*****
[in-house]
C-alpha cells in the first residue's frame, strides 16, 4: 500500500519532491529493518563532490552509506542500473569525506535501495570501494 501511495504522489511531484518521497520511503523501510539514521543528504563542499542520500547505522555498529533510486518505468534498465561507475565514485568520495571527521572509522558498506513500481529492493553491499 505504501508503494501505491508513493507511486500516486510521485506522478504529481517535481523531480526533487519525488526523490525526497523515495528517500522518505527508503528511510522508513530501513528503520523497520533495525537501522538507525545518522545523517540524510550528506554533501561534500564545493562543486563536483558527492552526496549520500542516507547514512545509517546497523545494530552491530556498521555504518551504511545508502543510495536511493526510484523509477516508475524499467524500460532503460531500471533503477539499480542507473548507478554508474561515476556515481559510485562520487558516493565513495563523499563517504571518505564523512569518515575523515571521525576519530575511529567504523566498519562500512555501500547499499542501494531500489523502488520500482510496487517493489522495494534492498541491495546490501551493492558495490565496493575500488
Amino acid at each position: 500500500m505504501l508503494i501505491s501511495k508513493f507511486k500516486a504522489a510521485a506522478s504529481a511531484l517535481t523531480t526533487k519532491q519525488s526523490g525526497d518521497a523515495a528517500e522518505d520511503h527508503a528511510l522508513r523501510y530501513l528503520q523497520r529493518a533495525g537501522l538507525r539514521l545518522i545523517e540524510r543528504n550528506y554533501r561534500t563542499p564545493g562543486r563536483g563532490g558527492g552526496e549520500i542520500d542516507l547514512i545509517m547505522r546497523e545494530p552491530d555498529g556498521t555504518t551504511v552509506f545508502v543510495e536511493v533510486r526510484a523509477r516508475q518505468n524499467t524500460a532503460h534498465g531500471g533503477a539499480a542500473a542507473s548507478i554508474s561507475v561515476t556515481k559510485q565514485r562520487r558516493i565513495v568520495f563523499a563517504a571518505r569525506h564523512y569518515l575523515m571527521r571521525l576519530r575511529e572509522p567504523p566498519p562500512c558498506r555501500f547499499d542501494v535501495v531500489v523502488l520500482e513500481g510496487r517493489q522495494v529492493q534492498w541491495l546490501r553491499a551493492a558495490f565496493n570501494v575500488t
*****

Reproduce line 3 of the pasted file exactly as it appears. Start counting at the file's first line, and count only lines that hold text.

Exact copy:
Amino acid at each position: 500500500m505504501l508503494i501505491s501511495k508513493f507511486k500516486a504522489a510521485a506522478s504529481a511531484l517535481t523531480t526533487k519532491q519525488s526523490g525526497d518521497a523515495a528517500e522518505d520511503h527508503a528511510l522508513r523501510y530501513l528503520q523497520r529493518a533495525g537501522l538507525r539514521l545518522i545523517e540524510r543528504n550528506y554533501r561534500t563542499p564545493g562543486r563536483g563532490g558527492g552526496e549520500i542520500d542516507l547514512i545509517m547505522r546497523e545494530p552491530d555498529g556498521t555504518t551504511v552509506f545508502v543510495e536511493v533510486r526510484a523509477r516508475q518505468n524499467t524500460a532503460h534498465g531500471g533503477a539499480a542500473a542507473s548507478i554508474s561507475v561515476t556515481k559510485q565514485r562520487r558516493i565513495v568520495f563523499a563517504a571518505r569525506h564523512y569518515l575523515m571527521r571521525l576519530r575511529e572509522p567504523p566498519p562500512c558498506r555501500f547499499d542501494v535501495v531500489v523502488l520500482e513500481g510496487r517493489q522495494v529492493q534492498w541491495l546490501r553491499a551493492a558495490f565496493n570501494v575500488t